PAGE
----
Dalit Autobiography: A Study of Dalit Women’s Autobiographies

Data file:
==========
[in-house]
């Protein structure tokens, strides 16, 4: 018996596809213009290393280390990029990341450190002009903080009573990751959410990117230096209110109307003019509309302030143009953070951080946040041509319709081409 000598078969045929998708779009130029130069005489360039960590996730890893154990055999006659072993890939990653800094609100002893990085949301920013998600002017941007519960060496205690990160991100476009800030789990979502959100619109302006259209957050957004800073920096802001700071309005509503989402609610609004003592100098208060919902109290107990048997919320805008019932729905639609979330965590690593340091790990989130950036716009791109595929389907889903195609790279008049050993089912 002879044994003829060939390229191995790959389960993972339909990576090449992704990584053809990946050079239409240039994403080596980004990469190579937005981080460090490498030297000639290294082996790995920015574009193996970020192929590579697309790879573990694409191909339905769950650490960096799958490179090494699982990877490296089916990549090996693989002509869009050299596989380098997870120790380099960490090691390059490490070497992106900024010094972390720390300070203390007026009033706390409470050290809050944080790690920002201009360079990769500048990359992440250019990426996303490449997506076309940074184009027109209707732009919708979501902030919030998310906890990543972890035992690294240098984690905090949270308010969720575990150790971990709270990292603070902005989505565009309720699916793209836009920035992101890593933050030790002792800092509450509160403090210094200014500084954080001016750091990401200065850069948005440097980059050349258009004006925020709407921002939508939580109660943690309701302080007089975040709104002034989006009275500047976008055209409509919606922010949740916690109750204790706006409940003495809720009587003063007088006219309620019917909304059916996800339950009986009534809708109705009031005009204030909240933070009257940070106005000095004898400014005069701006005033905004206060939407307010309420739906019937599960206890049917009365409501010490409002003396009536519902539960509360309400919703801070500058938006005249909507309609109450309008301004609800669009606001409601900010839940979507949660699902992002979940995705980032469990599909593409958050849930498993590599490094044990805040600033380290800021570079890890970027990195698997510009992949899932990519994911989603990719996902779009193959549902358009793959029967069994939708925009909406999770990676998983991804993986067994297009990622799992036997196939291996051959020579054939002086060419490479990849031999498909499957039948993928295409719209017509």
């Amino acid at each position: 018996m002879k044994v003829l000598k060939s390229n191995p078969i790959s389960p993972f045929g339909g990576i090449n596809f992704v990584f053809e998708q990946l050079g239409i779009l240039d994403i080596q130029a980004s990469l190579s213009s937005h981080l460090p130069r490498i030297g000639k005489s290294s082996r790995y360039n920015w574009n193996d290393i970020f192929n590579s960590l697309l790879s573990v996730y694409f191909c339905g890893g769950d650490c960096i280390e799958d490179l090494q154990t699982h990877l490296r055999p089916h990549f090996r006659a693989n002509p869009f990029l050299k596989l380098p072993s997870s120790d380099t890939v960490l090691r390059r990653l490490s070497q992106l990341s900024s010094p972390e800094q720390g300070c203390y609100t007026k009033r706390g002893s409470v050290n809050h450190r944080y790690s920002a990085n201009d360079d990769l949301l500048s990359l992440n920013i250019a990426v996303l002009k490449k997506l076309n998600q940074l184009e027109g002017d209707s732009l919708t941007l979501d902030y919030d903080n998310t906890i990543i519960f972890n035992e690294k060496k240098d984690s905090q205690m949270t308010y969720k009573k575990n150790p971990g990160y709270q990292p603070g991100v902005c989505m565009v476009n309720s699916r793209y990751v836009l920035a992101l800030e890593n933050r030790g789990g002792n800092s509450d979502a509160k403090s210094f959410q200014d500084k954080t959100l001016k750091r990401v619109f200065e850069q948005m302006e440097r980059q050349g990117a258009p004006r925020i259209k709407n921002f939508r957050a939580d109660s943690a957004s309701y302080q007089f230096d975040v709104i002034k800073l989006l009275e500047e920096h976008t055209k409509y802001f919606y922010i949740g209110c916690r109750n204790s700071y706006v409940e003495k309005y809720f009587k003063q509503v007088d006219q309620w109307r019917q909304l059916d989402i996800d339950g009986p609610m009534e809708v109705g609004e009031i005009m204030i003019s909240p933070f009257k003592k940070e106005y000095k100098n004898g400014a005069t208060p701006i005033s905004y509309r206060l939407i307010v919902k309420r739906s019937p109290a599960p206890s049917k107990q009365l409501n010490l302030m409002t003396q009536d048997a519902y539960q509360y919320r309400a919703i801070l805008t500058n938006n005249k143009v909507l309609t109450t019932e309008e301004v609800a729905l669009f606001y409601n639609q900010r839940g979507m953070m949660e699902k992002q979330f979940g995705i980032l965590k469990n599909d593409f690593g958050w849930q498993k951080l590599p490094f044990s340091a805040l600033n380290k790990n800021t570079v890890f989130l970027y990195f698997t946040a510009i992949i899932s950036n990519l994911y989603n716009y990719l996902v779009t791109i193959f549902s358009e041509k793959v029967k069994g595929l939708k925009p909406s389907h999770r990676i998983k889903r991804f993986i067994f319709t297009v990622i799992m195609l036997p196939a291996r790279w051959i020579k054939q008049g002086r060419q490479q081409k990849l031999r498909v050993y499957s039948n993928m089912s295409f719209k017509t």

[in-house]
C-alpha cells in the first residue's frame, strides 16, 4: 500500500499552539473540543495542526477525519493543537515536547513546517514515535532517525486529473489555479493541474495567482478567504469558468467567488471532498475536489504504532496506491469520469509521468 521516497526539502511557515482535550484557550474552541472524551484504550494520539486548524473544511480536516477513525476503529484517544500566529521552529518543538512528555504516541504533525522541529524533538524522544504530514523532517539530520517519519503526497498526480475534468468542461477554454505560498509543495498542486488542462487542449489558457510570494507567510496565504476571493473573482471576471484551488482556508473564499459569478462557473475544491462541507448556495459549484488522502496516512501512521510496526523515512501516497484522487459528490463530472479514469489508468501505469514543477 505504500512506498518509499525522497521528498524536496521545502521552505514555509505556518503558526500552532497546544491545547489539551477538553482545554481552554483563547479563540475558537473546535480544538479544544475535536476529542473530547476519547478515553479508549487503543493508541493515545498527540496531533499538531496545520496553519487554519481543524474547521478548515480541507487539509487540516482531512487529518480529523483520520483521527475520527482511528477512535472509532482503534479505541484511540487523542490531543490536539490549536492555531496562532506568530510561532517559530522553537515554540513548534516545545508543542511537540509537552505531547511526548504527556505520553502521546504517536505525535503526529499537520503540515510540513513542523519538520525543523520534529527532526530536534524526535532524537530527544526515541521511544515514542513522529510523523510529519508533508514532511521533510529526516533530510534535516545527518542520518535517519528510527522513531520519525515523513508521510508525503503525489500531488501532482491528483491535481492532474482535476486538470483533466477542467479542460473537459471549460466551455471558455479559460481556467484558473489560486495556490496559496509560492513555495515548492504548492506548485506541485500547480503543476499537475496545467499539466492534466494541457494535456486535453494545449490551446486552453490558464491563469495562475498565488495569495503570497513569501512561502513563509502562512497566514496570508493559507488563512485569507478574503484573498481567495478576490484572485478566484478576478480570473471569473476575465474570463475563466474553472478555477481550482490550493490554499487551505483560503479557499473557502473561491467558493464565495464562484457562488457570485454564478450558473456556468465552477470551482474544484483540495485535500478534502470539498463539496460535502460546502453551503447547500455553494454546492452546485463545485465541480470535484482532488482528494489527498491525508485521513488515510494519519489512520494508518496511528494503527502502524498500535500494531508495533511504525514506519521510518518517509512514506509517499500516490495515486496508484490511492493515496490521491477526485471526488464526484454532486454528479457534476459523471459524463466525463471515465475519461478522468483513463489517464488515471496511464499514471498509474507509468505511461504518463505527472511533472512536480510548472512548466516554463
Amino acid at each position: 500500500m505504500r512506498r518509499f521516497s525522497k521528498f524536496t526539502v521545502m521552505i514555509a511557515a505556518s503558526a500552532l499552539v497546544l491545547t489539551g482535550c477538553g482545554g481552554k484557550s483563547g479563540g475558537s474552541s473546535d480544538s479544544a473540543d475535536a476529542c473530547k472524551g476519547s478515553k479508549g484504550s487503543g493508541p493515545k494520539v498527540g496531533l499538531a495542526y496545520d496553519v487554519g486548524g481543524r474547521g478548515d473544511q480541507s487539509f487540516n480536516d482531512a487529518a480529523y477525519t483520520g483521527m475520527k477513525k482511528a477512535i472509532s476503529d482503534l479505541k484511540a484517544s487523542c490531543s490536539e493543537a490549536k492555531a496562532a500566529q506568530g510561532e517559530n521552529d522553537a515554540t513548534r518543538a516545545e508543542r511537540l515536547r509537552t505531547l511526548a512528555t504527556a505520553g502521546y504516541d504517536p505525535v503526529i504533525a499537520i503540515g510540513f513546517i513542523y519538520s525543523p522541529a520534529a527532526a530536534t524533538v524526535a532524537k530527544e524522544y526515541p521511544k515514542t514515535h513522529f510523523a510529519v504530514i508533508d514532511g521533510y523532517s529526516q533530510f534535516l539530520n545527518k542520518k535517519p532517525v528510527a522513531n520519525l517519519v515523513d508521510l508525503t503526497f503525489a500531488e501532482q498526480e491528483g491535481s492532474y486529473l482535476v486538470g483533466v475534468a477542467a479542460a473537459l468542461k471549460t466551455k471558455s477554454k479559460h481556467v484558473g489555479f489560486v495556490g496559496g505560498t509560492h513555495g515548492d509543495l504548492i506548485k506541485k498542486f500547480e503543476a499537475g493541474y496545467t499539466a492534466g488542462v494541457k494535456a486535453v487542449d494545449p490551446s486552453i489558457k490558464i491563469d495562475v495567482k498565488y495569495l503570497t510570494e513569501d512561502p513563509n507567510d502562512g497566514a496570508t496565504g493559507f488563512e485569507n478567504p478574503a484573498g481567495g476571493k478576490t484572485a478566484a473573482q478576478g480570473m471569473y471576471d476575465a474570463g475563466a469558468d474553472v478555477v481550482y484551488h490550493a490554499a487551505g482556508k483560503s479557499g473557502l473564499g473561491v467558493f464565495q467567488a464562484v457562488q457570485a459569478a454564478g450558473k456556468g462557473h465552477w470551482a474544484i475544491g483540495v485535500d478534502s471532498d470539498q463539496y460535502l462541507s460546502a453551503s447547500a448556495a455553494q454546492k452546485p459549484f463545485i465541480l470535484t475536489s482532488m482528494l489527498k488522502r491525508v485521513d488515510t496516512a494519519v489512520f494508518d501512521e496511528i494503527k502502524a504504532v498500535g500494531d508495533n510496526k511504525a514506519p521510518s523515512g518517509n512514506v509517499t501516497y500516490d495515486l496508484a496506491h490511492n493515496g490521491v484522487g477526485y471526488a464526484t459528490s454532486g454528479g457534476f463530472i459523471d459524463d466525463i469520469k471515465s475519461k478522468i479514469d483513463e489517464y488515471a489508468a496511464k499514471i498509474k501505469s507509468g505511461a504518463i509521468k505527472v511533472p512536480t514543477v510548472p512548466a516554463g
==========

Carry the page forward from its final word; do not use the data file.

Autobiography is widely admired in the world as a literary genre. Its importance as a means of self-creation, self-examination, and self-regeneration has been identified by critics and creative authors. Autobiography is a Western tradition where people enjoy celebrating them self and are eager to prove their achievements. Indians have adopted this tradition of writing an autobiography from the West. Autobiography can be classified into two categories, life stories that inspire and prove one’s achievements. Secondly, the life stories which not only describes the saga of the individual but also the society as a whole depicts sorrows, subjugation, sufferings, and socioeconomic conditions. Dalit autobiographies belong to the second category. They have portrayed the socio-economic, cultural, and political conditions of Dalit Community under the control and influence of Upper Caste Hindu society. Contemporary Indian Society was divided under the wrong notions of ‘Purity and Pollution’. Dalits were treated as untouchables and polluters to the High Caste Hindus because they were born in the low caste. They were intentionally kept ignorant and denied to take education and asked to live out of town in separate colonies by high caste Hindus to safeguard their control over Dalits. Autobiography came handy to them to demonstrate their age-old suffering, exploitation, and maltreatment. Writers like Shankarrao Kharat, Daya Pawar, Bandu Tupe, P. E. Sonkamble, Shrankumar Limbale, Laxman Mane, Laxman Gaikwad, and Kishor Kale came forward. They penned their experiences in the form of autobiographies. Like male autobiographies, female autobiographers like Baby Kamble, Shantabai Kamble, Urmila Pawar, Kumud Parade, Janabai Girhe, Bama, demonstrated their life stories and experiences of trivial exploitation based on caste, class, and gender.
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